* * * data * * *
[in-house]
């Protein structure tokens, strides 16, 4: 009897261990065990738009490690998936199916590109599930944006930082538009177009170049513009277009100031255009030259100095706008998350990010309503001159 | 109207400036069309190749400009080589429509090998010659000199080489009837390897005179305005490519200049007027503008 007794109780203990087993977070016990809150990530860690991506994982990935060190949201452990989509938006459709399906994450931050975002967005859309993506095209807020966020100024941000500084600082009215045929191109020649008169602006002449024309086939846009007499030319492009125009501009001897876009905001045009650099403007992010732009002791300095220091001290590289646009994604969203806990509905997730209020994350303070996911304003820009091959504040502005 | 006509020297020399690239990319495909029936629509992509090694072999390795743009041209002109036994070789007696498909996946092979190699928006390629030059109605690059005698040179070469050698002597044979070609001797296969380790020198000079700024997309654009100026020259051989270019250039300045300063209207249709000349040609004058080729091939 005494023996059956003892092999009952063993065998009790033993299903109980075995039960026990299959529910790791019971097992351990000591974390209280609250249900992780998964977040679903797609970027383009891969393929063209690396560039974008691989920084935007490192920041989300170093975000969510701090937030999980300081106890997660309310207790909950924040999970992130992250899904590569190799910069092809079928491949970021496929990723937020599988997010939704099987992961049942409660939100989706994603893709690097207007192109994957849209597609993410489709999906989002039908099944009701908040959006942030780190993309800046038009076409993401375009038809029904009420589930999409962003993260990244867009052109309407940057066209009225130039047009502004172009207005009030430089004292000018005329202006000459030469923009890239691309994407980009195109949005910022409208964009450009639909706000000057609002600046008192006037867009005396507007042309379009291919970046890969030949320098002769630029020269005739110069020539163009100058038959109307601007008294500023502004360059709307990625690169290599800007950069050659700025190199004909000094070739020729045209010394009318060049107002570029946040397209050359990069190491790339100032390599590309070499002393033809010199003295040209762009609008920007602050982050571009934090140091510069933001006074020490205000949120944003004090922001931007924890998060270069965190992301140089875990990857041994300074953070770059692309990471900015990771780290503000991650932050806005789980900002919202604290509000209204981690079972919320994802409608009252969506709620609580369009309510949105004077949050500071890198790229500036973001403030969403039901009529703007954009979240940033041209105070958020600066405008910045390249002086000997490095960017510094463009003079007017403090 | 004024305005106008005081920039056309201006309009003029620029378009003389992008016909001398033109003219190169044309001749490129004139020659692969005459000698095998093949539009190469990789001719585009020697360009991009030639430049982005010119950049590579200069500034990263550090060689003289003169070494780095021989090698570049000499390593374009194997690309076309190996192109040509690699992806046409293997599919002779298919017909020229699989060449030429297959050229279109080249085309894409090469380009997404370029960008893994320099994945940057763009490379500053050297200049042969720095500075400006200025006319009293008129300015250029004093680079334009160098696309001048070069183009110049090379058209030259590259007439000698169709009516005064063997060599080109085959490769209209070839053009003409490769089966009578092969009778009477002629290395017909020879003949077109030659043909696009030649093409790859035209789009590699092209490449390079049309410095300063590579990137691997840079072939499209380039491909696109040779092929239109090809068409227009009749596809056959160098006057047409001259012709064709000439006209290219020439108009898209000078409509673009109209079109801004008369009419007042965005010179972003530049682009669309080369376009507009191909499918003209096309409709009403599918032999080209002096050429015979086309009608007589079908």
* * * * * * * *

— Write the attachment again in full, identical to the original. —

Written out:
[in-house]
């Protein structure tokens, strides 16, 4: 009897261990065990738009490690998936199916590109599930944006930082538009177009170049513009277009100031255009030259100095706008998350990010309503001159 | 109207400036069309190749400009080589429509090998010659000199080489009837390897005179305005490519200049007027503008 007794109780203990087993977070016990809150990530860690991506994982990935060190949201452990989509938006459709399906994450931050975002967005859309993506095209807020966020100024941000500084600082009215045929191109020649008169602006002449024309086939846009007499030319492009125009501009001897876009905001045009650099403007992010732009002791300095220091001290590289646009994604969203806990509905997730209020994350303070996911304003820009091959504040502005 | 006509020297020399690239990319495909029936629509992509090694072999390795743009041209002109036994070789007696498909996946092979190699928006390629030059109605690059005698040179070469050698002597044979070609001797296969380790020198000079700024997309654009100026020259051989270019250039300045300063209207249709000349040609004058080729091939 005494023996059956003892092999009952063993065998009790033993299903109980075995039960026990299959529910790791019971097992351990000591974390209280609250249900992780998964977040679903797609970027383009891969393929063209690396560039974008691989920084935007490192920041989300170093975000969510701090937030999980300081106890997660309310207790909950924040999970992130992250899904590569190799910069092809079928491949970021496929990723937020599988997010939704099987992961049942409660939100989706994603893709690097207007192109994957849209597609993410489709999906989002039908099944009701908040959006942030780190993309800046038009076409993401375009038809029904009420589930999409962003993260990244867009052109309407940057066209009225130039047009502004172009207005009030430089004292000018005329202006000459030469923009890239691309994407980009195109949005910022409208964009450009639909706000000057609002600046008192006037867009005396507007042309379009291919970046890969030949320098002769630029020269005739110069020539163009100058038959109307601007008294500023502004360059709307990625690169290599800007950069050659700025190199004909000094070739020729045209010394009318060049107002570029946040397209050359990069190491790339100032390599590309070499002393033809010199003295040209762009609008920007602050982050571009934090140091510069933001006074020490205000949120944003004090922001931007924890998060270069965190992301140089875990990857041994300074953070770059692309990471900015990771780290503000991650932050806005789980900002919202604290509000209204981690079972919320994802409608009252969506709620609580369009309510949105004077949050500071890198790229500036973001403030969403039901009529703007954009979240940033041209105070958020600066405008910045390249002086000997490095960017510094463009003079007017403090 | 004024305005106008005081920039056309201006309009003029620029378009003389992008016909001398033109003219190169044309001749490129004139020659692969005459000698095998093949539009190469990789001719585009020697360009991009030639430049982005010119950049590579200069500034990263550090060689003289003169070494780095021989090698570049000499390593374009194997690309076309190996192109040509690699992806046409293997599919002779298919017909020229699989060449030429297959050229279109080249085309894409090469380009997404370029960008893994320099994945940057763009490379500053050297200049042969720095500075400006200025006319009293008129300015250029004093680079334009160098696309001048070069183009110049090379058209030259590259007439000698169709009516005064063997060599080109085959490769209209070839053009003409490769089966009578092969009778009477002629290395017909020879003949077109030659043909696009030649093409790859035209789009590699092209490449390079049309410095300063590579990137691997840079072939499209380039491909696109040779092929239109090809068409227009009749596809056959160098006057047409001259012709064709000439006209290219020439108009898209000078409509673009109209079109801004008369009419007042965005010179972003530049682009669309080369376009507009191909499918003209096309409709009403599918032999080209002096050429015979086309009608007589079908």